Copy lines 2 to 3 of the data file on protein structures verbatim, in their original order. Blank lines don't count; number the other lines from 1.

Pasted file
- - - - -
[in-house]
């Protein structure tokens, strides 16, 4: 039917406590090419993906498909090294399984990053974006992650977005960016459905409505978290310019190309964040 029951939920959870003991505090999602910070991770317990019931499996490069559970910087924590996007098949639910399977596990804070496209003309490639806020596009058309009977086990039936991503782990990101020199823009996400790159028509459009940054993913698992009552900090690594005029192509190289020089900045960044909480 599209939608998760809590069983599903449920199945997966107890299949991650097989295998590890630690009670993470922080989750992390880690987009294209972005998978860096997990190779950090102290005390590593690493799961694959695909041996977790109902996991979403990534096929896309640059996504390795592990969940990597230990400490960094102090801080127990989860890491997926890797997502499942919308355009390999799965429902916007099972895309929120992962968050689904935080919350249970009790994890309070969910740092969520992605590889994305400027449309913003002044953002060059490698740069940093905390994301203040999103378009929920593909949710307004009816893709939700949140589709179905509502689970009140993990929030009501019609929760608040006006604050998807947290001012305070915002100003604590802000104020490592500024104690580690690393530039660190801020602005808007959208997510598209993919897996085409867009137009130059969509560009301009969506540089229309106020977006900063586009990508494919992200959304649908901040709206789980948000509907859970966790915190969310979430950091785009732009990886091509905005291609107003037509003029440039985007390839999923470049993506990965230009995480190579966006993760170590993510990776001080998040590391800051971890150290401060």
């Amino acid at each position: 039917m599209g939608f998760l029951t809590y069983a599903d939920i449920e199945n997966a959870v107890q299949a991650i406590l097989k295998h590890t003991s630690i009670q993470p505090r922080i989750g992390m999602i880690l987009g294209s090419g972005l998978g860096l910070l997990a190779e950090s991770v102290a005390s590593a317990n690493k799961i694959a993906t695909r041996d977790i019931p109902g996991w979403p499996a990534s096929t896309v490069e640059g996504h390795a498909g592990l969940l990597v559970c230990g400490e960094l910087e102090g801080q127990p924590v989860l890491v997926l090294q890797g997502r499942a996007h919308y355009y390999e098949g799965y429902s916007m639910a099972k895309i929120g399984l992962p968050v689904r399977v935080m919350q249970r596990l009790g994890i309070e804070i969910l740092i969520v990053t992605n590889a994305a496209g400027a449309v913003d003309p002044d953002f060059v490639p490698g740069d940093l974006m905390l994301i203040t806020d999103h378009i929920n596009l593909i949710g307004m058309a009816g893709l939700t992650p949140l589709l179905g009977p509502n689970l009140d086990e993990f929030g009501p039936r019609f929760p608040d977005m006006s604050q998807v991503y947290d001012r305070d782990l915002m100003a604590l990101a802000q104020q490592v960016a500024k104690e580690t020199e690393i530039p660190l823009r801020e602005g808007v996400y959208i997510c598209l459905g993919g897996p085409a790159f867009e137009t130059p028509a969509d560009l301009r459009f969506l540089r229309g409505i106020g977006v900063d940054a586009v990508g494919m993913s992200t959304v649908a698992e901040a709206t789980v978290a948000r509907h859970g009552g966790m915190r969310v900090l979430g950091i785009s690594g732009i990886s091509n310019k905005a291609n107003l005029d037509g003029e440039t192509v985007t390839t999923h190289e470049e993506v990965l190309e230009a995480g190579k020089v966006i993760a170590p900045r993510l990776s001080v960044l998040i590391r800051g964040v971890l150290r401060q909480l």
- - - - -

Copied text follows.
């Protein structure tokens, strides 16, 4: 039917406590090419993906498909090294399984990053974006992650977005960016459905409505978290310019190309964040 029951939920959870003991505090999602910070991770317990019931499996490069559970910087924590996007098949639910399977596990804070496209003309490639806020596009058309009977086990039936991503782990990101020199823009996400790159028509459009940054993913698992009552900090690594005029192509190289020089900045960044909480 599209939608998760809590069983599903449920199945997966107890299949991650097989295998590890630690009670993470922080989750992390880690987009294209972005998978860096997990190779950090102290005390590593690493799961694959695909041996977790109902996991979403990534096929896309640059996504390795592990969940990597230990400490960094102090801080127990989860890491997926890797997502499942919308355009390999799965429902916007099972895309929120992962968050689904935080919350249970009790994890309070969910740092969520992605590889994305400027449309913003002044953002060059490698740069940093905390994301203040999103378009929920593909949710307004009816893709939700949140589709179905509502689970009140993990929030009501019609929760608040006006604050998807947290001012305070915002100003604590802000104020490592500024104690580690690393530039660190801020602005808007959208997510598209993919897996085409867009137009130059969509560009301009969506540089229309106020977006900063586009990508494919992200959304649908901040709206789980948000509907859970966790915190969310979430950091785009732009990886091509905005291609107003037509003029440039985007390839999923470049993506990965230009995480190579966006993760170590993510990776001080998040590391800051971890150290401060």
């Amino acid at each position: 039917m599209g939608f998760l029951t809590y069983a599903d939920i449920e199945n997966a959870v107890q299949a991650i406590l097989k295998h590890t003991s630690i009670q993470p505090r922080i989750g992390m999602i880690l987009g294209s090419g972005l998978g860096l910070l997990a190779e950090s991770v102290a005390s590593a317990n690493k799961i694959a993906t695909r041996d977790i019931p109902g996991w979403p499996a990534s096929t896309v490069e640059g996504h390795a498909g592990l969940l990597v559970c230990g400490e960094l910087e102090g801080q127990p924590v989860l890491v997926l090294q890797g997502r499942a996007h919308y355009y390999e098949g799965y429902s916007m639910a099972k895309i929120g399984l992962p968050v689904r399977v935080m919350q249970r596990l009790g994890i309070e804070i969910l740092i969520v990053t992605n590889a994305a496209g400027a449309v913003d003309p002044d953002f060059v490639p490698g740069d940093l974006m905390l994301i203040t806020d999103h378009i929920n596009l593909i949710g307004m058309a009816g893709l939700t992650p949140l589709l179905g009977p509502n689970l009140d086990e993990f929030g009501p039936r019609f929760p608040d977005m006006s604050q998807v991503y947290d001012r305070d782990l915002m100003a604590l990101a802000q104020q490592v960016a500024k104690e580690t020199e690393i530039p660190l823009r801020e602005g808007v996400y959208i997510c598209l459905g993919g897996p085409a790159f867009e137009t130059p028509a969509d560009l301009r459009f969506l540089r229309g409505i106020g977006v900063d940054a586009v990508g494919m993913s992200t959304v649908a698992e901040a709206t789980v978290a948000r509907h859970g009552g966790m915190r969310v900090l979430g950091i785009s690594g732009i990886s091509n310019k905005a291609n107003l005029d037509g003029e440039t192509v985007t390839t999923h190289e470049e993506v990965l190309e230009a995480g190579k020089v966006i993760a170590p900045r993510l990776s001080v960044l998040i590391r800051g964040v971890l150290r401060q909480l």